Emmarentia Naude CA(SA), an executive product head at Bidvest Advisory Services, explains: ‘So often when we speak about CAs and other professionals in the context of digitalisation we speak about the need of certain technical skills, especially as it relates to data and even coding. But having been a change and modernisation driver for a big part of my career, I find that the greatest obstacle is not just about technology and technical skills, but it is about having or rather not having a digital mindset. The words “I am a traditional auditor” or “I am a traditional accountant” pop up often when I speak to individuals that are trying to digitalise their work and that, to me, speaks to so much more than for example “I can’t code”. It speaks to a different way of thinking or working to what I am used to and what I have been trained to do.’

Emmarentia describes a digital mindset as ‘that sweet spot where three key aspects meet: your existing skills and experience, a curiosity about what work you do and why you do the work you do and finally linking that with the value data and technology can potentially bring to automate or transform your work’.

According to her, a digital mindset is acquired through curiosity, questioning and practice in preferably a safe environment where you can experiment, not be scared to fail and learn from the experience with other professionals that are on a similar journey. ‘This was an area that we identified as a need when we were engaging with clients.’

Questions like ‘where and how do I start?’, ‘how do I tell IT what I want?’, ‘how do I get the data’ and so forth eventually led to the establishment of the ALICE School of Digital thinking.

‘The ALICE School of Digital Thinking offers a training and coaching programme where we aim to create this safe space to think digitally, practise our digital thinking skills and share learnings and experiences,’ she explains.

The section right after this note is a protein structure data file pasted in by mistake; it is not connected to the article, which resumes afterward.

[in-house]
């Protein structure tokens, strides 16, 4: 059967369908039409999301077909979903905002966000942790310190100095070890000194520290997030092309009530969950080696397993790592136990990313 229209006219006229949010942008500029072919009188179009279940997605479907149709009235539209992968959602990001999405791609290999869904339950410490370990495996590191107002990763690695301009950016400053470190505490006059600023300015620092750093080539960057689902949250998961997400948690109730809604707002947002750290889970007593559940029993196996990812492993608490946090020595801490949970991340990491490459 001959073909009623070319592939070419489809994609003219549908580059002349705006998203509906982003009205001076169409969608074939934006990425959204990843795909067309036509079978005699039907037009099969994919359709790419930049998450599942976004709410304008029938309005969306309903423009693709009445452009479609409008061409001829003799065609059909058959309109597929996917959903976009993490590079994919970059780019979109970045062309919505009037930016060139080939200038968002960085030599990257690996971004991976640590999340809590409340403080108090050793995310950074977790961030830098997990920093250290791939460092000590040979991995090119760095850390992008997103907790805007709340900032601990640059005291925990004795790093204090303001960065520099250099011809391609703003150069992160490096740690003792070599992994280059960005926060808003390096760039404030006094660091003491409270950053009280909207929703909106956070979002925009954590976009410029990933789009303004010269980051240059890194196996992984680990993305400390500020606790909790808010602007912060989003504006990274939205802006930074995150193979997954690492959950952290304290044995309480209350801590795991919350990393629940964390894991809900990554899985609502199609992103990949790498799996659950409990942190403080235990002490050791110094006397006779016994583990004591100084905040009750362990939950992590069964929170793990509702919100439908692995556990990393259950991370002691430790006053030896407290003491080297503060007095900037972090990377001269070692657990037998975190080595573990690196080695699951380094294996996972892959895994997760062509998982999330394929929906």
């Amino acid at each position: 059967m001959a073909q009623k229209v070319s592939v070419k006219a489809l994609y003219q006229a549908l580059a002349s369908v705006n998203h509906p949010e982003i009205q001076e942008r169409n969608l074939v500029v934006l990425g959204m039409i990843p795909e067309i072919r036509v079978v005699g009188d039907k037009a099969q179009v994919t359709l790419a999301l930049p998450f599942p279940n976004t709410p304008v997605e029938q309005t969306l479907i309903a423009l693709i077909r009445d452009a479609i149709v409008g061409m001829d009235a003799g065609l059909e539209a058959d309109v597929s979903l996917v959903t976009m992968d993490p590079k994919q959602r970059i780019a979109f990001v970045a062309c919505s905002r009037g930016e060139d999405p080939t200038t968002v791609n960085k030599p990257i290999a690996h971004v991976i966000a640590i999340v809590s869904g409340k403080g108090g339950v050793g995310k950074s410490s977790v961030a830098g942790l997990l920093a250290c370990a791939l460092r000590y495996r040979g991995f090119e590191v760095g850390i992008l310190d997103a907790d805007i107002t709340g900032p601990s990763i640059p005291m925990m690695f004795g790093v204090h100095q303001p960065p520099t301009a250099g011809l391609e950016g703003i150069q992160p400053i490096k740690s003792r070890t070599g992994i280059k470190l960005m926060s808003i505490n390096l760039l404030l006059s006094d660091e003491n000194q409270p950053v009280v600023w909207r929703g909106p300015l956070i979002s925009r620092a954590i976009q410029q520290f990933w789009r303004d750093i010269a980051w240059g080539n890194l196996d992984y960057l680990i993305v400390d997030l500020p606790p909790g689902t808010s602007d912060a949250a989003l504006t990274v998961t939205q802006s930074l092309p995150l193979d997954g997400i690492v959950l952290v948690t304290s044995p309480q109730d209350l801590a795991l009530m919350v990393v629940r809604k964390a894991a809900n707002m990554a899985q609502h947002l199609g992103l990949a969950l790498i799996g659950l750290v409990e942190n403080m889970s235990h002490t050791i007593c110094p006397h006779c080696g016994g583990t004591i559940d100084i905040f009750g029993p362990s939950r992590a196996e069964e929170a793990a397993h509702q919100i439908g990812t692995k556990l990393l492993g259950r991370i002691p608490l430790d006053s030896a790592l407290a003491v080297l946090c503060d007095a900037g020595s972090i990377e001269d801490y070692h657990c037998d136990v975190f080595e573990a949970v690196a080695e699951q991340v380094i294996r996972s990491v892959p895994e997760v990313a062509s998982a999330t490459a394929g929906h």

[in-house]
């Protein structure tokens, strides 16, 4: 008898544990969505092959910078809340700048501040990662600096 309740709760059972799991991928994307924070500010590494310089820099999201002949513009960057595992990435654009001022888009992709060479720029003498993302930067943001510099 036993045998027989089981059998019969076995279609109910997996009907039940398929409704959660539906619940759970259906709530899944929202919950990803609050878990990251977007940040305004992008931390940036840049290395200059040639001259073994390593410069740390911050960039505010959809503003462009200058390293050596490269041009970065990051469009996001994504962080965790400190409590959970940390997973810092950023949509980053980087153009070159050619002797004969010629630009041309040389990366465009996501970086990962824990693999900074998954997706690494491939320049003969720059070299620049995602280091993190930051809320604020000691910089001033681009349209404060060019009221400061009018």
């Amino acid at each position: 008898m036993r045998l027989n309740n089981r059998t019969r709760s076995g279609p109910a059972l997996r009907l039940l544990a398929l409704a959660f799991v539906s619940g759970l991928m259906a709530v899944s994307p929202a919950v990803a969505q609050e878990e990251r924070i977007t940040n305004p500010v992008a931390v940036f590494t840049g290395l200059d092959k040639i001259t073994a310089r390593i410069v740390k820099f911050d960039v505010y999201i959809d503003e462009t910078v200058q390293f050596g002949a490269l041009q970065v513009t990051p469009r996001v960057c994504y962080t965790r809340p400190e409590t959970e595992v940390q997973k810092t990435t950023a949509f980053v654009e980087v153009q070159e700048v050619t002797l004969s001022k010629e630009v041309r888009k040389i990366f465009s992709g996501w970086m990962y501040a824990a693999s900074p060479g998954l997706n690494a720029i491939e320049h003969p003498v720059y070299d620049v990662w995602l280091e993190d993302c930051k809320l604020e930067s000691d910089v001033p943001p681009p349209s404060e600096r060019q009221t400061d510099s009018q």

When it comes to digitalisation, the best advice Emmarentia has ever received was not to be scared to experiment and fail but to fail fast in order to take the learnings forward. ‘Having said that, having a culture where experimenting and learning are accepted and embraced is key and this is a place where the leadership of a team plays a pivotal role. The second piece of advice is the phrase “perfection is the enemy of progress”. So often we have very grand ideas and we want everything to be perfect before we use it. What I have found to be helpful (and also learned the hard way) is to break your big ideas into smaller deliverables. Don’t wait for perfection to start using whatever you are building when a component is good enough and can deliver value to the intended user.’

ALICE’s future looks bright as she will provide organisations with the ability to automate the repetitive number-crunching in order for auditors to have the time and capacity for critical thinking, better risk management and decision-making.

How to take a team on a digital journey

Lauren Berrington’s advice is:

  • Understand your why, even before you embark on a digital journey. For me, it was always about the team. Hold on to that when things are tough.
  • At the end of the day, it is about the team as much as it is about the product. Value and recognise their contribution. ‘Without the team, ALICE would be nothing.’
  • Bring in the right people, with the right expertise. ‘Surround yourself with people that are smarter than you and be OK with that.’
  • ‘Don’t be afraid to pivot for the right reason, at the right time. Fail fast and move on. Don’t cling to your bad decisions.’
  • Learn how to listen and communicate better, especially when working with people from different fields and areas of expertise. ‘Also, don’t be attached to your ideas. Put your idea on the table, but the best idea wins. Have a thick skin and no ego!’
  • Celebrate the wins and use criticism constructively.
  • Be grateful to those who believed in you, journeyed with you support you and fund you – THANK YOU Bidvest!